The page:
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Stormy Seas in Carina
Emission nebula, H II Region
RA 10h 18m 6.38s Dec -57° 55' 29.26"
12,000 light years
20 x 15 arcminutes
53.05 x 38.15 arcminutes
North is 89.9° right of vertical
July 30, 2018
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ABOUT THIS IMAGE:
This ESO image shows a crescent-shaped cocoon of gas and dust - a nebula known as NGC 3199, which lies 12,000 light-years away from Earth. It appears to plow through the star-studded sky like a ship through stormy seas. This imagery is very appropriate due to NGC 3199's location in Carina - a southern constellation which is named after the keel of a ship!
NGC 3199 was discovered by British astronomer John Herschel in 1834 as he compiled his famous catalogue of interesting night sky objects. The nebula has been the subject of numerous observations since, including those by ESO's 8.2-meter Very Large Telescope (eso0310, eso1117), and 2.6-meter VLT Survey Telescope (VST). The latter made the observations that comprise this image. The nebula's bright crescent feature is now known to be part of a much larger but fainter bubble of gas and dust.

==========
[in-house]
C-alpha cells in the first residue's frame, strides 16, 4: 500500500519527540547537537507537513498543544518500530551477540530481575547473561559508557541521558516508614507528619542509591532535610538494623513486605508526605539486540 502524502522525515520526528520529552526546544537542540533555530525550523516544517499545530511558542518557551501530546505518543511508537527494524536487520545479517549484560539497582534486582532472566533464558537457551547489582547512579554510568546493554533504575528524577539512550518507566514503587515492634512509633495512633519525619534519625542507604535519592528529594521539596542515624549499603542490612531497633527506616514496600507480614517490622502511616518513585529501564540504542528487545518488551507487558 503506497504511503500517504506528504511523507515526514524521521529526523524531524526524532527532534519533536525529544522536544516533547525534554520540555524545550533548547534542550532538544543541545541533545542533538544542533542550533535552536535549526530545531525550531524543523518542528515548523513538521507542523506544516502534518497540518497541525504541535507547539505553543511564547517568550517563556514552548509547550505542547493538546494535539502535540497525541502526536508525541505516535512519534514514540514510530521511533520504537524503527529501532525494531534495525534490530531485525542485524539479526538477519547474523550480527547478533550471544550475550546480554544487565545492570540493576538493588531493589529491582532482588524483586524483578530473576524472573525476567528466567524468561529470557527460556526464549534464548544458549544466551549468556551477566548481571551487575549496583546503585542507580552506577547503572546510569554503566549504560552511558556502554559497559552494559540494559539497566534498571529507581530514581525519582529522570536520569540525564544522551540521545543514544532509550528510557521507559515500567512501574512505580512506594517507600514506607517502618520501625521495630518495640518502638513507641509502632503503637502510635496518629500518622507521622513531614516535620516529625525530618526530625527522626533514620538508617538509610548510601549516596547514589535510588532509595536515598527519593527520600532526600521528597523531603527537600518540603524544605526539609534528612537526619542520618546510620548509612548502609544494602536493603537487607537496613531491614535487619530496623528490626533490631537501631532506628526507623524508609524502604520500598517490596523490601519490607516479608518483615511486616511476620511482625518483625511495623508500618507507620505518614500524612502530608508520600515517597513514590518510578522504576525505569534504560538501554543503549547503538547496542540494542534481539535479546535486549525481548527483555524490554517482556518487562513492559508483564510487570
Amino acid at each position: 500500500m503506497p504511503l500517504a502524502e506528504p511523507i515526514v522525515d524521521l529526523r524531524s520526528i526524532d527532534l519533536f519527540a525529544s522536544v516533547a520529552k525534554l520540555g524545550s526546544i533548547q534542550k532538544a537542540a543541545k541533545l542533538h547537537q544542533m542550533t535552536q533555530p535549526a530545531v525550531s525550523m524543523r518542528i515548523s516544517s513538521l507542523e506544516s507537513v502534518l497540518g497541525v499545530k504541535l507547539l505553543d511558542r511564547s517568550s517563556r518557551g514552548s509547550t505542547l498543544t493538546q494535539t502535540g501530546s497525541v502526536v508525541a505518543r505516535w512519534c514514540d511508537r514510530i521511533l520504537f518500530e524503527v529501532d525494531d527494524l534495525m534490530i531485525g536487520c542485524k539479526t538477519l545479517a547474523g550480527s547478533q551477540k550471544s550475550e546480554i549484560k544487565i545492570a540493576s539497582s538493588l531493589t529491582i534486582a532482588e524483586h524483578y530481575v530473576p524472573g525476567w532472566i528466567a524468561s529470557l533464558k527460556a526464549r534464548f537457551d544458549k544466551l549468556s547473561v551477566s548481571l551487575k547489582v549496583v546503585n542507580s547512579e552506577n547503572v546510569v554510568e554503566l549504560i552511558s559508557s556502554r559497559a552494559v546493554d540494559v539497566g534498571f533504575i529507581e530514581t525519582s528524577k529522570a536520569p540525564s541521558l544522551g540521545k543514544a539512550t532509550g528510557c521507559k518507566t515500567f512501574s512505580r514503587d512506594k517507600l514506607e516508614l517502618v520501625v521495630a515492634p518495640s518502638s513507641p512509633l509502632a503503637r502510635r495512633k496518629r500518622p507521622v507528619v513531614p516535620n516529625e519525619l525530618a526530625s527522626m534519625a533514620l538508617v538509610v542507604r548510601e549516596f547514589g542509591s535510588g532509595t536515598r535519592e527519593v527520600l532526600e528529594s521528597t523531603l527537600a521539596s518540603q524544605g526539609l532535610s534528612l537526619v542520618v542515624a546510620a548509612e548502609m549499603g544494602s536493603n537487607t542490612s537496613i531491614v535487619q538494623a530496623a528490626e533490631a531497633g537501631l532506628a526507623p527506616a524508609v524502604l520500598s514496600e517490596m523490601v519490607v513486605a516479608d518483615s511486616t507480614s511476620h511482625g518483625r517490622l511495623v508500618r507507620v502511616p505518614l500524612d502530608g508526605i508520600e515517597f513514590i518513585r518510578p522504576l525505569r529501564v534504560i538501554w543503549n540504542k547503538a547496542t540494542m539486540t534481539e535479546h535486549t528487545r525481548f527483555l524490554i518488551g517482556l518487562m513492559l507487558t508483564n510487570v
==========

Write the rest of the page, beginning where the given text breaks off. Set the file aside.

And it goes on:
The nebula contains a notable star named HD 89358, which is an unusual type of extremely hot and massive star known as a Wolf-Rayet star. HD 89358 generates incredibly intense stellar winds and outflows that smash into and sweep up the surrounding material, contributing to NGC 3199's twisted and lopsided morphology.
VST, which began operations in 2011, can image a large area of sky at
once - an area twice the size of the full Moon - with its 256-megapixel
camera, OmegaCAM. This allows it to characterize interesting objects which
its larger neighbor, ESO's Very Large Telescope, can then explore in even